Date of Award
Master of Arts (MA)
Arranging the experiences of our lives in some kind of order gives us a way to make sense of ourselves, others, and the things that happen to us. The singular chaos of being in a body, being of a body, becomes a little easier to articulate when channeled through a narrative form. Perhaps this is why scholars of literature and medicine have become increasingly interested in diaristic, autobiographical accounts of illness, or illness narratives. Texts of this variety, emerging in print around the mid-twentieth century and proliferating online through the present, contain the experience of illness in a manageable framework. Now, in the midst of the COVID-19 pandemic, we might turn to accounts of illness shared by those who’ve contracted the SARS-CoV-2 virus to help us make sense of these “unprecedented times.” If we attend to this emergent new form, the COVID-19 illness narrative, and learn from what it shows us about ourselves, we might have a meaningful story to tell when inevitably one day we are asked, “What happened?”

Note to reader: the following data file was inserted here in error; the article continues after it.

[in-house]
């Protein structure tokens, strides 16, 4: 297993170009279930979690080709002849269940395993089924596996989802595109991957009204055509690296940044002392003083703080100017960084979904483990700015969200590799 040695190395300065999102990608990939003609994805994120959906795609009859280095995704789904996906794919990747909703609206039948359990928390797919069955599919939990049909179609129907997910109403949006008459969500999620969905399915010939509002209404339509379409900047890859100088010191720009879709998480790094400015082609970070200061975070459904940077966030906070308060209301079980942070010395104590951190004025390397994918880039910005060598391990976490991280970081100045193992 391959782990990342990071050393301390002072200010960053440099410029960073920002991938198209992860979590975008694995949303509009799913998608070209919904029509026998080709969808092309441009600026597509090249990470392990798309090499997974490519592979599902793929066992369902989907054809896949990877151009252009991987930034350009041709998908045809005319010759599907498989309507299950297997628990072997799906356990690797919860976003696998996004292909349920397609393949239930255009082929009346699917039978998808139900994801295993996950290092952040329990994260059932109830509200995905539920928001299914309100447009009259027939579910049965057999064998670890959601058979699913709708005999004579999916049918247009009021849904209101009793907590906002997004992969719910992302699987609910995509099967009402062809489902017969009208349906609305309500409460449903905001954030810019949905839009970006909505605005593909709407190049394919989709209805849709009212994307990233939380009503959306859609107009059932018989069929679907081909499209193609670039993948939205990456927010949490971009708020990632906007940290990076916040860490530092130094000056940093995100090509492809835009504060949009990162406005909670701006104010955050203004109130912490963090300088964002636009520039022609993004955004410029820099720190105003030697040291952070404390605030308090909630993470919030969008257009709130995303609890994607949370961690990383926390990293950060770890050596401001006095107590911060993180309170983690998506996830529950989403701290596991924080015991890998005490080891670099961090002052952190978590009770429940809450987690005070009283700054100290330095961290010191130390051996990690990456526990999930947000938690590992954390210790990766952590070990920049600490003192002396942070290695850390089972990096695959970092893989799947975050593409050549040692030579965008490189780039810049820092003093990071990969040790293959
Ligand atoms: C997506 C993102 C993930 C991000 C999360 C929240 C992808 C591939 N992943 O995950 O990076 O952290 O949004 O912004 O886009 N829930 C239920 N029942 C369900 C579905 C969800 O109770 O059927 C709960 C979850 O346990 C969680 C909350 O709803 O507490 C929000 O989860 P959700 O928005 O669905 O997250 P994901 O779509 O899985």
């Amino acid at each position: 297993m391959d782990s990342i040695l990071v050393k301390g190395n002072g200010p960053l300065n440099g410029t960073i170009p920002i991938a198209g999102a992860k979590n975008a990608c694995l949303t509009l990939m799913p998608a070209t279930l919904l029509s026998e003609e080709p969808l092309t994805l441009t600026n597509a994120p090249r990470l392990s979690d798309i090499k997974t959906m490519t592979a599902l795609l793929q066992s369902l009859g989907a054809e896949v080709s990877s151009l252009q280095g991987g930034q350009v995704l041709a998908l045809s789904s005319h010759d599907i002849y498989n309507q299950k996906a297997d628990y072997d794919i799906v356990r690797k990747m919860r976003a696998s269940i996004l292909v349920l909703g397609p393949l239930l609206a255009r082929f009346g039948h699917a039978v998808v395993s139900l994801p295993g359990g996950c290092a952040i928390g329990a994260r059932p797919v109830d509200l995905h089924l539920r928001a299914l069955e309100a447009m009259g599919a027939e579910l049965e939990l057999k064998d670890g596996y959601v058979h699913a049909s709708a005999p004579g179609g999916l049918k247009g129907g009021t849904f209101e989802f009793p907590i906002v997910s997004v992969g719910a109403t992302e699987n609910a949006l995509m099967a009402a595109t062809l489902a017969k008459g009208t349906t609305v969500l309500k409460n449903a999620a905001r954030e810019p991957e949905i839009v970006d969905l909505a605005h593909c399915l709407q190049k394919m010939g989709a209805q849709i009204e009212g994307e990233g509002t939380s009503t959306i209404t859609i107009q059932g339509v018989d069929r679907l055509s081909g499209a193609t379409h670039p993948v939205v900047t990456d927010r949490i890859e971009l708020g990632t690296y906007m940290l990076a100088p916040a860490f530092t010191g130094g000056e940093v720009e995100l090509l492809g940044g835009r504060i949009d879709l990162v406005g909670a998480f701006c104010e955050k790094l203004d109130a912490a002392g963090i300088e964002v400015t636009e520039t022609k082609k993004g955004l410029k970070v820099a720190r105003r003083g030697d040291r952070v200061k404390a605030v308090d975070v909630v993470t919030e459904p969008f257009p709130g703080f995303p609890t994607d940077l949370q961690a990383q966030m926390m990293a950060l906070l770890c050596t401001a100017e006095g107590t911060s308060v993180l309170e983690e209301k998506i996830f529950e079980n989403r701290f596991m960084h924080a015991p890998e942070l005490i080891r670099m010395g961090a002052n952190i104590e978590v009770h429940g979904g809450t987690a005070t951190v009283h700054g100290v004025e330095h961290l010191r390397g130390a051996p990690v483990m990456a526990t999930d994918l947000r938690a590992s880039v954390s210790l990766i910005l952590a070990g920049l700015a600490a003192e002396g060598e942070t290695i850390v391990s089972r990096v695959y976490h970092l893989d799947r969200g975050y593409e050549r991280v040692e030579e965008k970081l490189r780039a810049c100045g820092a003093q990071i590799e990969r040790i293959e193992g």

Allison, Thomas M., "COVID-19 and the Emergence of a New Illness Narrative" (2021). All Theses. 3511.